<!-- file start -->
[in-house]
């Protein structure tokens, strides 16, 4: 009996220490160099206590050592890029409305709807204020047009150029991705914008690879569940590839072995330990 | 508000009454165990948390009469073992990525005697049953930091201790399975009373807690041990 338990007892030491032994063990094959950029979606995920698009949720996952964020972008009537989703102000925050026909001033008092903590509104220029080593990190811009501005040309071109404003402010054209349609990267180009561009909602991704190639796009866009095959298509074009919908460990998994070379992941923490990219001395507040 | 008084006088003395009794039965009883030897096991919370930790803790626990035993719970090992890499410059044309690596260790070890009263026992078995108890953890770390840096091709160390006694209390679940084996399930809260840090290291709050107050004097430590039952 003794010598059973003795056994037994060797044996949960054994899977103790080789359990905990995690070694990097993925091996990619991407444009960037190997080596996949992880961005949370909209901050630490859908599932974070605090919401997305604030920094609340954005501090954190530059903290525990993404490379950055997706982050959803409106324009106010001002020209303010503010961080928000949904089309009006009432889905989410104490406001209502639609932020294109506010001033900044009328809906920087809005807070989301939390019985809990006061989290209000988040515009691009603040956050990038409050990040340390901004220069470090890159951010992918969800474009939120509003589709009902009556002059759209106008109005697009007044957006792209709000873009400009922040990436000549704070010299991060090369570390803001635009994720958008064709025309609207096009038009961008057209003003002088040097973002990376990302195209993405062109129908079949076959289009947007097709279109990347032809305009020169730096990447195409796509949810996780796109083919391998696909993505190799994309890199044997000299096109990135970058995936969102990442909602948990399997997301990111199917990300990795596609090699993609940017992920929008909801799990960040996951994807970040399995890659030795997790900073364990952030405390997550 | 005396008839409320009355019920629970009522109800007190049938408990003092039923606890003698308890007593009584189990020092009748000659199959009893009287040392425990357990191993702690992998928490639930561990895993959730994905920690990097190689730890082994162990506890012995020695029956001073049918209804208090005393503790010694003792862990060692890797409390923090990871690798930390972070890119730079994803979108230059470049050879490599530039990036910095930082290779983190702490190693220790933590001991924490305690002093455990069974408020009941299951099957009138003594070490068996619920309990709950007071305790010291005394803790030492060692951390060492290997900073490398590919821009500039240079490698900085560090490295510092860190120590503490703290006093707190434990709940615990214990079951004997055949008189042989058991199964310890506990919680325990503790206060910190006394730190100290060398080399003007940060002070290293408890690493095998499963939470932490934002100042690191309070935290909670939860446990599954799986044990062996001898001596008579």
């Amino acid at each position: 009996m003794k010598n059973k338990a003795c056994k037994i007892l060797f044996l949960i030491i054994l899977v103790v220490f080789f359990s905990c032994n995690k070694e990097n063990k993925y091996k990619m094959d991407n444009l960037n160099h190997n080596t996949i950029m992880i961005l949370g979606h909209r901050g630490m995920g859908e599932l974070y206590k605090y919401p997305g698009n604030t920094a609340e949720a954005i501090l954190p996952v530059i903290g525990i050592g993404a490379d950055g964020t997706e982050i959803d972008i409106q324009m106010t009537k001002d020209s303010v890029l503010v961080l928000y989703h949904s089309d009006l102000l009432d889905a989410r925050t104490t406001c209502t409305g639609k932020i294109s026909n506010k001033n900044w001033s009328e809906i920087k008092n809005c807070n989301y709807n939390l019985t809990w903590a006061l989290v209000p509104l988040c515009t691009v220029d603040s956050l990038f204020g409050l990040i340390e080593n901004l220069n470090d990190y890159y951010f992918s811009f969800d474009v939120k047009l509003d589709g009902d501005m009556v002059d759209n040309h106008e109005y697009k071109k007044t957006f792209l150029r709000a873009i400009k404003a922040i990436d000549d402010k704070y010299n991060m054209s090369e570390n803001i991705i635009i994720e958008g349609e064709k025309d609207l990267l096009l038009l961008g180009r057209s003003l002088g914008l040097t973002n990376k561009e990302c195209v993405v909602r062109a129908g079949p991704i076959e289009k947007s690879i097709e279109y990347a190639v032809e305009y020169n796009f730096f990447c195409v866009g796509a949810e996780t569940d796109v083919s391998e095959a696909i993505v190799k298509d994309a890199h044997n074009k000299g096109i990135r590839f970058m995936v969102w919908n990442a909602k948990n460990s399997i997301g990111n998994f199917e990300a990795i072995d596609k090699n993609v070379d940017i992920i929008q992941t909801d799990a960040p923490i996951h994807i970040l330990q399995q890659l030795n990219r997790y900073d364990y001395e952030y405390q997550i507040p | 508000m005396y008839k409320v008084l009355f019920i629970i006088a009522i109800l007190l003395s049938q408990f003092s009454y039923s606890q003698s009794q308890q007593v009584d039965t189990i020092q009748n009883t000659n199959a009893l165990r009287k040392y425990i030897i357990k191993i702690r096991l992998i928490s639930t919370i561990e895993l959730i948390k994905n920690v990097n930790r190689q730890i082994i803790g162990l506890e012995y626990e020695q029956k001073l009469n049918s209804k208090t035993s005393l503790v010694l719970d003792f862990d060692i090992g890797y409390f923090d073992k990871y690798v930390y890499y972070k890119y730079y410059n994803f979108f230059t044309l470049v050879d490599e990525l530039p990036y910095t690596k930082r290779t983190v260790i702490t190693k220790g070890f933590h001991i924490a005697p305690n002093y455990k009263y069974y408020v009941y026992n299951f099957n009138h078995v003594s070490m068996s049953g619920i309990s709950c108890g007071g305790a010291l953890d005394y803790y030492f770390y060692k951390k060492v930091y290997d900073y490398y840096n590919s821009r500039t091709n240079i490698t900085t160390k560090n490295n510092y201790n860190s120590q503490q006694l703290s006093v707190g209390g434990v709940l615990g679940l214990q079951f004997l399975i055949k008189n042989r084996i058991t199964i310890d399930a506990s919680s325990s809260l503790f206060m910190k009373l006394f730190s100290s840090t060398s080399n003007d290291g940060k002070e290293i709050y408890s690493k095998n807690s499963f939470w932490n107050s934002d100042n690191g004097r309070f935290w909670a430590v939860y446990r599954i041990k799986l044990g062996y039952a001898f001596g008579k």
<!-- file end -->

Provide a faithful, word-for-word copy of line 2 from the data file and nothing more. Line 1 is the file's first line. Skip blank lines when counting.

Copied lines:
């Protein structure tokens, strides 16, 4: 009996220490160099206590050592890029409305709807204020047009150029991705914008690879569940590839072995330990 | 508000009454165990948390009469073992990525005697049953930091201790399975009373807690041990 338990007892030491032994063990094959950029979606995920698009949720996952964020972008009537989703102000925050026909001033008092903590509104220029080593990190811009501005040309071109404003402010054209349609990267180009561009909602991704190639796009866009095959298509074009919908460990998994070379992941923490990219001395507040 | 008084006088003395009794039965009883030897096991919370930790803790626990035993719970090992890499410059044309690596260790070890009263026992078995108890953890770390840096091709160390006694209390679940084996399930809260840090290291709050107050004097430590039952 003794010598059973003795056994037994060797044996949960054994899977103790080789359990905990995690070694990097993925091996990619991407444009960037190997080596996949992880961005949370909209901050630490859908599932974070605090919401997305604030920094609340954005501090954190530059903290525990993404490379950055997706982050959803409106324009106010001002020209303010503010961080928000949904089309009006009432889905989410104490406001209502639609932020294109506010001033900044009328809906920087809005807070989301939390019985809990006061989290209000988040515009691009603040956050990038409050990040340390901004220069470090890159951010992918969800474009939120509003589709009902009556002059759209106008109005697009007044957006792209709000873009400009922040990436000549704070010299991060090369570390803001635009994720958008064709025309609207096009038009961008057209003003002088040097973002990376990302195209993405062109129908079949076959289009947007097709279109990347032809305009020169730096990447195409796509949810996780796109083919391998696909993505190799994309890199044997000299096109990135970058995936969102990442909602948990399997997301990111199917990300990795596609090699993609940017992920929008909801799990960040996951994807970040399995890659030795997790900073364990952030405390997550 | 005396008839409320009355019920629970009522109800007190049938408990003092039923606890003698308890007593009584189990020092009748000659199959009893009287040392425990357990191993702690992998928490639930561990895993959730994905920690990097190689730890082994162990506890012995020695029956001073049918209804208090005393503790010694003792862990060692890797409390923090990871690798930390972070890119730079994803979108230059470049050879490599530039990036910095930082290779983190702490190693220790933590001991924490305690002093455990069974408020009941299951099957009138003594070490068996619920309990709950007071305790010291005394803790030492060692951390060492290997900073490398590919821009500039240079490698900085560090490295510092860190120590503490703290006093707190434990709940615990214990079951004997055949008189042989058991199964310890506990919680325990503790206060910190006394730190100290060398080399003007940060002070290293408890690493095998499963939470932490934002100042690191309070935290909670939860446990599954799986044990062996001898001596008579």